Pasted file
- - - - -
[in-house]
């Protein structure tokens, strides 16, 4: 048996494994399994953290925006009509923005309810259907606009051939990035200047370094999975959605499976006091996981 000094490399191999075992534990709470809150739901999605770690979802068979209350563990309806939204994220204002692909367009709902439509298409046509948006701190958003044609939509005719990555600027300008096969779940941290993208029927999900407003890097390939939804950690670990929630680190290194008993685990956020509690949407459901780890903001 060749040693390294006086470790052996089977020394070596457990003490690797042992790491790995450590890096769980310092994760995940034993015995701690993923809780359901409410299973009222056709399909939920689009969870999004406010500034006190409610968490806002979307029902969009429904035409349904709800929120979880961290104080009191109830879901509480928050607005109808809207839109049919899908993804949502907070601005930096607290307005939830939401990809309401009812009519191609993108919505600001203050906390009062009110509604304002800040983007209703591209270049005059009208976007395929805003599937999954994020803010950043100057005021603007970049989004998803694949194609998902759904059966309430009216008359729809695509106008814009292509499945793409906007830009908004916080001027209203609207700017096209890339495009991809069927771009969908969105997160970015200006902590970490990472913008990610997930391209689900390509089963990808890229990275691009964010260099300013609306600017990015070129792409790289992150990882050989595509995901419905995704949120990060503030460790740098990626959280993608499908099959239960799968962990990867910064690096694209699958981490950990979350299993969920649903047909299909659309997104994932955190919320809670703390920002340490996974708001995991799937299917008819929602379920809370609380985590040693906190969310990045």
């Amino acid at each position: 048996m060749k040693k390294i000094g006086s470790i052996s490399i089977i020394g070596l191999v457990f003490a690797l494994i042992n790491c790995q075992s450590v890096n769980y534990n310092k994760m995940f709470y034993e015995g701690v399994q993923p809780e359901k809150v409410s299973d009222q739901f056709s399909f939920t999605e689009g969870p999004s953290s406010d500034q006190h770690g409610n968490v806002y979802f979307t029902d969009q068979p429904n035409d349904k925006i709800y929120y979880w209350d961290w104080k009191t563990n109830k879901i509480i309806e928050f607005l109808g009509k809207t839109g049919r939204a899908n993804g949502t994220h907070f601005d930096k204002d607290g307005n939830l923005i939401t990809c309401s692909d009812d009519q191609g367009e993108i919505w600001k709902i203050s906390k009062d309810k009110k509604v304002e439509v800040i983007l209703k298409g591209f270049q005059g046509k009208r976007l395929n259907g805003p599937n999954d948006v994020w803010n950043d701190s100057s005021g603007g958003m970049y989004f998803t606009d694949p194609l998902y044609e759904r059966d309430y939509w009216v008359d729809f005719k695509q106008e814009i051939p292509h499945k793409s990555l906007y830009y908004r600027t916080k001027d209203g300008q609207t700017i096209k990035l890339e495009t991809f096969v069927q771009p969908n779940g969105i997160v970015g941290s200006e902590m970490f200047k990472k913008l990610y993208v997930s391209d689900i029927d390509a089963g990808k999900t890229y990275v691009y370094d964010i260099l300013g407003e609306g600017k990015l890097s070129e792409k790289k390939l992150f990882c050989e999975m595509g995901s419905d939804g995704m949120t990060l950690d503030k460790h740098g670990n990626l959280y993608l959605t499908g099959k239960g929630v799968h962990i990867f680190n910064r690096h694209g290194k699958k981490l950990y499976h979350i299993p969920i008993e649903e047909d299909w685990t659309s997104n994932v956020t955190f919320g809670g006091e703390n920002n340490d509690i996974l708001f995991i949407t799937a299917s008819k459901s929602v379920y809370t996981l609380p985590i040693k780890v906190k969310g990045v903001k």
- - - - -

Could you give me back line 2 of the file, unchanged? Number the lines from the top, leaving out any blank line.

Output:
């Protein structure tokens, strides 16, 4: 048996494994399994953290925006009509923005309810259907606009051939990035200047370094999975959605499976006091996981 000094490399191999075992534990709470809150739901999605770690979802068979209350563990309806939204994220204002692909367009709902439509298409046509948006701190958003044609939509005719990555600027300008096969779940941290993208029927999900407003890097390939939804950690670990929630680190290194008993685990956020509690949407459901780890903001 060749040693390294006086470790052996089977020394070596457990003490690797042992790491790995450590890096769980310092994760995940034993015995701690993923809780359901409410299973009222056709399909939920689009969870999004406010500034006190409610968490806002979307029902969009429904035409349904709800929120979880961290104080009191109830879901509480928050607005109808809207839109049919899908993804949502907070601005930096607290307005939830939401990809309401009812009519191609993108919505600001203050906390009062009110509604304002800040983007209703591209270049005059009208976007395929805003599937999954994020803010950043100057005021603007970049989004998803694949194609998902759904059966309430009216008359729809695509106008814009292509499945793409906007830009908004916080001027209203609207700017096209890339495009991809069927771009969908969105997160970015200006902590970490990472913008990610997930391209689900390509089963990808890229990275691009964010260099300013609306600017990015070129792409790289992150990882050989595509995901419905995704949120990060503030460790740098990626959280993608499908099959239960799968962990990867910064690096694209699958981490950990979350299993969920649903047909299909659309997104994932955190919320809670703390920002340490996974708001995991799937299917008819929602379920809370609380985590040693906190969310990045």